My mother wanted me to do “better”. She wanted me to have and make the most of advantages and opportunities. She was also terribly afraid of me, not just failing and so not “succeeding”, but also ending up “like her”.

I’m not alone in having a mother who didn’t get to be, do and have what she needed and wanted in childhood. Nor am I alone in having a mother who became an adult in a time when there were still very hard and fast rules about what was and wasn’t permissible for women. My mother knew what it was like to be in shitty situations that you were or felt trapped in because of the economics, power imbalance, or pressure to conform so as not to ‘invite’ racial or sexual harassment or condemnation.

So she pushed and heavily criticised me, and I was acutely aware of when I was disappointing her. She was unpleasable. That constant striving and pressure played a key role in me being a people pleaser, perfectionist, overthinker, overgiver and over-responsible. For a long time, like well into adulthood, it was as if I only knew her feelings and aspirations, not mine. My mother absorbed me into her as a reflection of her doing “better”. I didn’t understand that I pushed the buttons of her own narrative.

Like so many people I’ve chatted with whether in my personal life or through my work, I found her lack of empathy for my struggles baffling. Like, mind-boggling. Especially when they were often like-for-like situations taking place in different times.

We often think that shared experience makes way for empathy, maybe even an opportunity for bonding. In theory, it should, but in reality, it can be triggering.

Side note: It’s also triggering for us when they expect our empathy while denying the reality of our own similar lived experience. Or they’re sensitive about something we’re ‘not allowed’ to have feelings about. Hello gaslighting.

We like to think, as children, that we’ve arrived into the world with parents who’ve dealt with their stuff. We think they’re ready and equipped to meet our needs. In reality, plenty of our parents barely got to be children themselves. They were a hell of a lot less aware of their emotional baggage, and some of their unresolved issues were hot to the touch. With the benefit of hindsight, I recognise that it’s hard for someone to see you when they don’t see themselves. It’s also difficult to empathise about something you’ve buried and never dealt with.

But I also think it’s crucial to acknowledge this:

When you have parents who base their expectations on you being “better”, their narrative is always that they have it “worse”.

Their story is that they coulda, woulda, shoulda been X if only they had what we had/have. They also often believe that Y only happened because of what they deemed to be “worse”. That makes empathy really bloody tricky because it requires stepping away from their story.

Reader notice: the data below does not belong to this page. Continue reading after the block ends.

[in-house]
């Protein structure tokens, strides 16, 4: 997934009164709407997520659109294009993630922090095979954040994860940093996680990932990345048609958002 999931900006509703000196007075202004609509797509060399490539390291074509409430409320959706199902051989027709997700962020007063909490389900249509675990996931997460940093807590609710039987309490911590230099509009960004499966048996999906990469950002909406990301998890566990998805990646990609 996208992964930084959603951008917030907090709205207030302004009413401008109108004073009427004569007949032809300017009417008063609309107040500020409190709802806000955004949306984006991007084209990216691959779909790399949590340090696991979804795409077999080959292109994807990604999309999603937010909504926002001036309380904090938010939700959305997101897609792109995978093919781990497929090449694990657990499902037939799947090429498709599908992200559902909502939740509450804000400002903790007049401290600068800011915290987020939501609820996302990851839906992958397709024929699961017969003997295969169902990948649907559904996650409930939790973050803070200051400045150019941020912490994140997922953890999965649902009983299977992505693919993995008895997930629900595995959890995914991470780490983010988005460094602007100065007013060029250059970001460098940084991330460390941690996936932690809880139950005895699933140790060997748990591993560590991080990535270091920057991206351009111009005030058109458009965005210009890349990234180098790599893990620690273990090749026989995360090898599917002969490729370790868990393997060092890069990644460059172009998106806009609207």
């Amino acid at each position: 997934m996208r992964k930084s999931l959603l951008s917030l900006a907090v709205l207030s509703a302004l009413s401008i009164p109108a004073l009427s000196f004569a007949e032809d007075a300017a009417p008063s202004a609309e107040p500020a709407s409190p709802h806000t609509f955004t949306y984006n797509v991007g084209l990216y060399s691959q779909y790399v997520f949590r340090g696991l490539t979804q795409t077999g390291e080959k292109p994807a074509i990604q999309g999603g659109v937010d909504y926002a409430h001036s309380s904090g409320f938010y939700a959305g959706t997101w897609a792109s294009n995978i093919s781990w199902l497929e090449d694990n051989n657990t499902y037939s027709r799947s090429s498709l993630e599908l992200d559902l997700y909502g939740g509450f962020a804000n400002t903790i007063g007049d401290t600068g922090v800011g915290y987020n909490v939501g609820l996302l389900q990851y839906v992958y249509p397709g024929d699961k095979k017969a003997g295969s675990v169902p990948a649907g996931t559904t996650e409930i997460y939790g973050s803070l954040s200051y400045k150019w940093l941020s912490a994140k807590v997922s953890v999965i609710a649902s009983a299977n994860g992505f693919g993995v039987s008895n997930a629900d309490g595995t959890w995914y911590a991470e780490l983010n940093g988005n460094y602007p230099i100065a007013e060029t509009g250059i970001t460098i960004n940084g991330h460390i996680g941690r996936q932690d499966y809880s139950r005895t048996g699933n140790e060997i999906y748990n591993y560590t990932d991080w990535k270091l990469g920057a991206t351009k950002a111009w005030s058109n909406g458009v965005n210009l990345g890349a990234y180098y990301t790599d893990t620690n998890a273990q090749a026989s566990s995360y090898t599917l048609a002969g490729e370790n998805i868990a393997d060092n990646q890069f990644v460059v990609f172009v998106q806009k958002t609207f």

It’s why when we come along with our humanness and struggle in spite of how much “better” they think we have it, it ignites anger and defensiveness. Or acute silence. We’re told, for instance, that it “must” be our fault. Or we’re reminded about rules we “should” have followed to avoid our problem. Or they minimise it because, well, it was “much worse” back in the day.

Of course, if we experience much of what our parents did in spite of what they see as better than what they got, that blows a hole in the stories they tell themselves. That’s why some parents still cling to those narratives despite how much it destroys our relationship with them. It’s also why, with the benefit of hindsight, some will realise not just how hard they were on us but also on themselves–and try to evolve the relationship.

And if we can acknowledge that just like us, our parents have their own distorted stuff to work through, we can finally forgive ourselves. We can stop believing that our parent(s)’ behaviour and yes, lack of empathy, was about us being not “good enough”. We can even stop acting as if it’s our job to live our parent(s)’ dreams or meet their unmet needs. Only then are we free to have a more healing, boundaried relationship with them and with ourselves.

The Joy of Saying No: A Simple Plan to Stop People Pleasing, Reclaim Boundaries, and Say Yes to the Life You Want (Harper Horizon/HarperCollins) is out now and available in bookshops on and offline. Listen to the first chapter.
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